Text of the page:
How to manipulate landscapes to improve the potential for range expansion



Hodgson, JA ORCID: 0000-0003-2297-3631, Wallis, DW, Krishna, R and Cornell, SJ
(2016) How to manipulate landscapes to improve the potential for range expansion. Methods in Ecology and Evolution, 7 (12). 1558 - 1566.

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Abstract

* Climate change is a global threat to species, and their capacity to adapt could be limited by habitat fragmentation. Many initiatives to restore habitats, increase connectivity and/or ensure ‘functioning ecological networks’ are explicitly or implicitly trying to address this threat. However, existing methods of analysing networks mainly treat the landscape as static, and it is difficult to use these to plan restoration. * We use a recent method to approximate the speed of a species’ range expansion through a landscape by an analogy to an electrical circuit, which takes into account both the rates of colonisation between patches and the rates at which occupied habitat produces new emigrants. Based on this, we propose and test two methods that can help to optimise the spatial arrangement of habitat for range expansion. * First, high current flowing through a habitat patch indicates that it should be a priority for conservation, and this can be the basis of an algorithm for iteratively dropping the least valuable patches. Secondly, high power in a link between two patches indicates that it is a bottleneck in the circuit, and this can be the basis of an algorithm for iteratively adding new patches in the most efficient places. We show that these methods perform well for a variety of realistic landscape patterns, assuming known and fixed dispersal ability and source/target locations. * The calculations involved for each parameter set are fast enough to be used as building blocks in a larger optimisation for practical planning of landscapes for multiple species. Thus, we lay the foundation for a new genre of systematic conservation planning, which efficiently proposes restoration as well as minimising loss.

Item Type: Article
Additional Information: * Climate change is a global threat to species, and their capacity to adapt could be limited by habitat fragmentation. Many initiatives to restore habitats, increase connectivity and/or ensure ‘functioning ecological networks’ are explicitly or implicitly trying to address this threat. However, existing methods of analysing networks mainly treat the landscape as static, and it is difficult to use these to plan restoration. * We use a recent method to approximate the speed of a species’ range expansion through a landscape by an analogy to an electrical circuit, which takes into account both the rates of colonisation between patches and the rates at which occupied habitat produces new emigrants. Based on this, we propose and test two methods that can help to optimise the spatial arrangement of habitat for range expansion. * First, high current flowing through a habitat patch indicates that it should be a priority for conservation, and this can be the basis of an algorithm for iteratively dropping the least valuable patches. Secondly, high power in a link between two patches indicates that it is a bottleneck in the circuit, and this can be the basis of an algorithm for iteratively adding new patches in the most efficient places. We show that these methods perform well for a variety of realistic landscape patterns, assuming known and fixed dispersal ability and source/target locations. * The calculations involved for each parameter set are fast enough to be used as building blocks in a larger optimisation for practical planning of landscapes for multiple species. Thus, we lay the foundation for a new genre of systematic conservation planning, which efficiently proposes restoration as well as minimising loss.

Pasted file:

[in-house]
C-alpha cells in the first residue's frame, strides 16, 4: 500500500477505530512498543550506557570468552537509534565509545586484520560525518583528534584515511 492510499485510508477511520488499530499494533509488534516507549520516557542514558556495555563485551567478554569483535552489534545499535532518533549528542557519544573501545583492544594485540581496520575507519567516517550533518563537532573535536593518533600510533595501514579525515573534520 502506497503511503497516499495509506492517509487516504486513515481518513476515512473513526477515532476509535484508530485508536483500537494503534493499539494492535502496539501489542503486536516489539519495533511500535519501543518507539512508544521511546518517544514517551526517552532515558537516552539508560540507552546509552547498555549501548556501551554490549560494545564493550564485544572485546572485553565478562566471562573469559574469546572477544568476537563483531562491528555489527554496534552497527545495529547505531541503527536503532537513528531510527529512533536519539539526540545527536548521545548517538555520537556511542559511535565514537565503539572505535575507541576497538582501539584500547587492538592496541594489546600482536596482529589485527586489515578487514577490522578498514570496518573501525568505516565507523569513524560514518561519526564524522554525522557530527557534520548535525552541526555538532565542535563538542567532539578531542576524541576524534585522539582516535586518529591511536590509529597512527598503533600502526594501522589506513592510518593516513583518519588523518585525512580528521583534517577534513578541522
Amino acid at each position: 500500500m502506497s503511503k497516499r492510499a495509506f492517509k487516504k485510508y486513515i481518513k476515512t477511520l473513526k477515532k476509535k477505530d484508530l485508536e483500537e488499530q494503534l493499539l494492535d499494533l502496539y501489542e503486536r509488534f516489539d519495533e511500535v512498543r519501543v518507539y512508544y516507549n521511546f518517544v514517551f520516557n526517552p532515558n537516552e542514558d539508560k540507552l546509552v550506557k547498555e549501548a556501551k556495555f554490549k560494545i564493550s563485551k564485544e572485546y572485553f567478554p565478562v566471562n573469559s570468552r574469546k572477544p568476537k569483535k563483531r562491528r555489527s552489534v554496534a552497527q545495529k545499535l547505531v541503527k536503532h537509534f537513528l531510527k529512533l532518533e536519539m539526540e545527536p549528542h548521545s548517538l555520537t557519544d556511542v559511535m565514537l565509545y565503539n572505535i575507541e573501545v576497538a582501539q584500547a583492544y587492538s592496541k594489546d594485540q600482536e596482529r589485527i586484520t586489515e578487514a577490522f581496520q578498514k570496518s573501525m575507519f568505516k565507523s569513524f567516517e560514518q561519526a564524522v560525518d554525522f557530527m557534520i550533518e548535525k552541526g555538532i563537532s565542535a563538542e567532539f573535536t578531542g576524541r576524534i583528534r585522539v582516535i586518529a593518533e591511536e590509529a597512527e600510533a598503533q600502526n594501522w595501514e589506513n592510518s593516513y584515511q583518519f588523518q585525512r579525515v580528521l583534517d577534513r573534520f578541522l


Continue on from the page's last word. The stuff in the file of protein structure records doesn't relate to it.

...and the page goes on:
Uncontrolled Keywords: circuit theory climate change dispersal ecological restoration indicators invasion networks optimisation reserve design systematic conservation planning
Depositing User: Symplectic Admin
Date Deposited: 09 Aug 2016 09:04
Last Modified: 25 Mar 2020 11:11
DOI: 10.1111/2041-210x.12614
Related URLs:
URI: http://livrepository.liverpool.ac.uk/id/eprint/3002817